Matera’s renaissance has brought 2,000 residents back along with new businesses and opportunities for natives, including the 20 who work at the hotel. “Tourism is bringing the young generation back to Matera,” says Michele Centonze, Sextantio’s head of sales and marketing. “We’re the ones creating alternatives. It’s no longer about waiting for the government to do something for us.”

Mario Daddiego has been handcrafting ceramics in the caves for decades and can hardly believe the change. “Today everyone knows that Matera exists,” he says.




Jokamachi Dori is the kind of picturesque street that travellers to Japan are longing to find. The small winding thoroughfare in the 400-year-old castle town of Sasayama is lined with old homes and shops. The town stretches out, fringed by persimmon trees, bamboo groves and rice fields. Though it’s only an hour by car from the cities of Kyoto, Osaka and Kobe, Sasayama is a delightful relic of a gentler time; it is renowned for its black soy beans, yams and matsutake mushrooms.

Despite its many charms, Sasayama is a victim of rural depopulation – an issue all over Japan. As young people are drawn to the big cities, houses lie empty and shops have closed. “It’s a problem,” says Toshiaki Imamura, a community leader. “There are many buildings of cultural and historical significance that have little or no economic value. If we don’t communicate the importance of preserving these buildings they’ll just be knocked down and sold to developers.”

But a once-bleak picture was redrawn a decade ago with the arrival of Note, a non-profit organisation set up by Yukio Kinno, who believed that the remarkable concentration of traditional buildings in Sasayama was an asset. “We realised that, by restoring an old property, we could do everything, from boosting tourism to farming,” says Ayako Tamagaki, Note’s project manager. So the organisation spent ¥180m acquiring five historic properties and turning them into luxury accommodation run by Valve management under the Nipponia brand name. It is rare for urban dwellers to experience such carefully renovated historic homes.

The hotel project has encouraged other businesses to open too. Yukihiro Hosotani moved from Tokyo to Sasayama two years ago to open Breath & Roy, a craft shop and café in a beautifully refurbished building a few doors from Nipponia. “I love this place,” he says. “We’re lucky here – we’re close to snowy hot-spring towns and the warmer climes of Setouchi to the south. And it’s hard to find a town with these old buildings nowadays; people from Kyoto come here to escape the crowds at home.”

Tomoaki Maekawa, a 35-year-old chef, opened his own Japanese restaurant at the front of one of the Nipponia properties in 2017. Born and raised in Sasayama, Maekawa trained at a restaurant in Kyoto but dreamed of returning home. “I always wanted to open a place here,” he says. “The ingredients from around here are so good. I really like the sundried rice and ancient vegetables and I buy deer and boar from a school friend who is a hunter.” Married with two young children, he’s showing that it’s possible to reverse the move to the cities if help is offered. “The Note project is great,” he says. “I’m so happy they’re using what we already have rather than building something new.”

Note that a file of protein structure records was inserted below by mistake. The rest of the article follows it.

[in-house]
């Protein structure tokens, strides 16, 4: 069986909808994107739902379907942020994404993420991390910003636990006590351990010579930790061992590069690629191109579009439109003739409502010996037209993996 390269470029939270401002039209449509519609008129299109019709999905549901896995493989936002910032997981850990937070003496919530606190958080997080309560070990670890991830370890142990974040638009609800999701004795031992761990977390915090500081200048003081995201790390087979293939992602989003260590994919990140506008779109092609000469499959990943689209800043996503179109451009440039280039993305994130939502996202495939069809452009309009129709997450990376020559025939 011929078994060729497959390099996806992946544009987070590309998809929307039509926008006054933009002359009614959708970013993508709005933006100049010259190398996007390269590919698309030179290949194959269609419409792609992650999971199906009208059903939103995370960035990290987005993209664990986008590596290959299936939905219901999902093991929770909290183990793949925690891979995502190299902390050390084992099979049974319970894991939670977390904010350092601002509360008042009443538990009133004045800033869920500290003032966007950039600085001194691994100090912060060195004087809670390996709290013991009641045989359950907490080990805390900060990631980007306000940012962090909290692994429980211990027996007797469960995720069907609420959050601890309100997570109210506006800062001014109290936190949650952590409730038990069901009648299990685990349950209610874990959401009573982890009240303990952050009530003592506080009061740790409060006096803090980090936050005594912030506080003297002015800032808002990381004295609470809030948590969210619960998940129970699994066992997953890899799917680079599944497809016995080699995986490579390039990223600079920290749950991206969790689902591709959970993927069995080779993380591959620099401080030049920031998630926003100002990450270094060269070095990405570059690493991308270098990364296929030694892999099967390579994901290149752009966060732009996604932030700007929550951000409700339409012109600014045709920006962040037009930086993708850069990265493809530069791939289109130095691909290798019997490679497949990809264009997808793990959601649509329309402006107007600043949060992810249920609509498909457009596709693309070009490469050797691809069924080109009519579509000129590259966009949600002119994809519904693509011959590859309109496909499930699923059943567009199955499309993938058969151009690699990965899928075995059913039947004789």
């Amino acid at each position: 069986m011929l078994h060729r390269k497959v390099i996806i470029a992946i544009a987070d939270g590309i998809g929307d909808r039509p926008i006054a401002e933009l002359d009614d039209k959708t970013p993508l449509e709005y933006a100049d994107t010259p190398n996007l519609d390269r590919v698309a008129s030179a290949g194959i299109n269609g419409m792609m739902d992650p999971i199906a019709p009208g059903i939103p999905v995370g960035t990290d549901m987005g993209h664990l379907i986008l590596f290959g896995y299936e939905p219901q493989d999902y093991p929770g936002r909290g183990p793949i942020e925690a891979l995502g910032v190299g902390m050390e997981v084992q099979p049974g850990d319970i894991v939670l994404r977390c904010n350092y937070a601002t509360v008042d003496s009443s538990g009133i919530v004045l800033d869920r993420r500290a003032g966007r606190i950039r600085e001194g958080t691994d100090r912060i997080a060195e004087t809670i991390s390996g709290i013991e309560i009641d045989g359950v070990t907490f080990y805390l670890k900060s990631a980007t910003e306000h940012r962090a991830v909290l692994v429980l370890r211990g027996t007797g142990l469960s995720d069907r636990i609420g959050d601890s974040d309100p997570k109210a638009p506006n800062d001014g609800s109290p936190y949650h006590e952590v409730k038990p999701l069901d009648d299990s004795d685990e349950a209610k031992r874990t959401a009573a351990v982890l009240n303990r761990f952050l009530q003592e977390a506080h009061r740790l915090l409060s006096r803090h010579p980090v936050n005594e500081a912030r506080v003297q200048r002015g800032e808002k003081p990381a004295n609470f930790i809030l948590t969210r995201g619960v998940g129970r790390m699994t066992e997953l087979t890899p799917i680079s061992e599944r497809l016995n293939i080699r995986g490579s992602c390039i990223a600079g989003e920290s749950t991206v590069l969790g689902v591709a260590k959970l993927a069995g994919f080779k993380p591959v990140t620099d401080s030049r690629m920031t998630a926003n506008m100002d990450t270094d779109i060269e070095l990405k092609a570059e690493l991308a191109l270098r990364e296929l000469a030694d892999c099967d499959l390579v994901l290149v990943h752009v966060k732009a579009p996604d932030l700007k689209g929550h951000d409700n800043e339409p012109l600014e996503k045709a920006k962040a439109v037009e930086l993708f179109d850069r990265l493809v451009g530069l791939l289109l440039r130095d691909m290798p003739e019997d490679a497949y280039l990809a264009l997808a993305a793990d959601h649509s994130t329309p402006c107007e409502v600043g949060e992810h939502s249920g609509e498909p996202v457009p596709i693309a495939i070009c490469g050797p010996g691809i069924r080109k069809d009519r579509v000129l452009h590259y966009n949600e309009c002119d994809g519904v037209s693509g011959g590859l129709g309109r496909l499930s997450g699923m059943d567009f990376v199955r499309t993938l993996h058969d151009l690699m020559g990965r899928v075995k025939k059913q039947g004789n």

By spring 2019, Nipponia will expand to 10 buildings and 24 guestrooms. Note has also begun to restore Sasayama’s historic centre. Following its success here, Nipponia – in partnership with Note – is taking on projects across Japan, each in a property that might otherwise be demolished. “We’re so grateful,” says Imamura of Note’s work in Sasayama. “New people are discovering the city’s charm; it’s breathing life into the area.”

Land of the rising scrum
Done well, tourism can rescue a town; taken too far, it can harm its identity. Ten years ago, when Japan had few visitors, no one thought it would one day suffer from an excess of tourists. Now “tourism pollution” is a concern. The Japan Tourism Agency is even conducting a survey on “overtourism”. In 2010, Japan played host to 8.6 million visitors; by 2020 the government aims to attract 40 million.

The speed of the increase is a problem and many tourists have a similar itinerary; destinations such as Mount Koya are bursting at the seams. Building an international tourism industry is a balancing act. As Sasayama shows, it can provide a vital boost to a stagnant local economy but too much can be damaging. The trick is to encourage tourists to venture beyond the “greatest hits” into lesser-known places where they’re more likely to find the authentic Japan they’re looking for.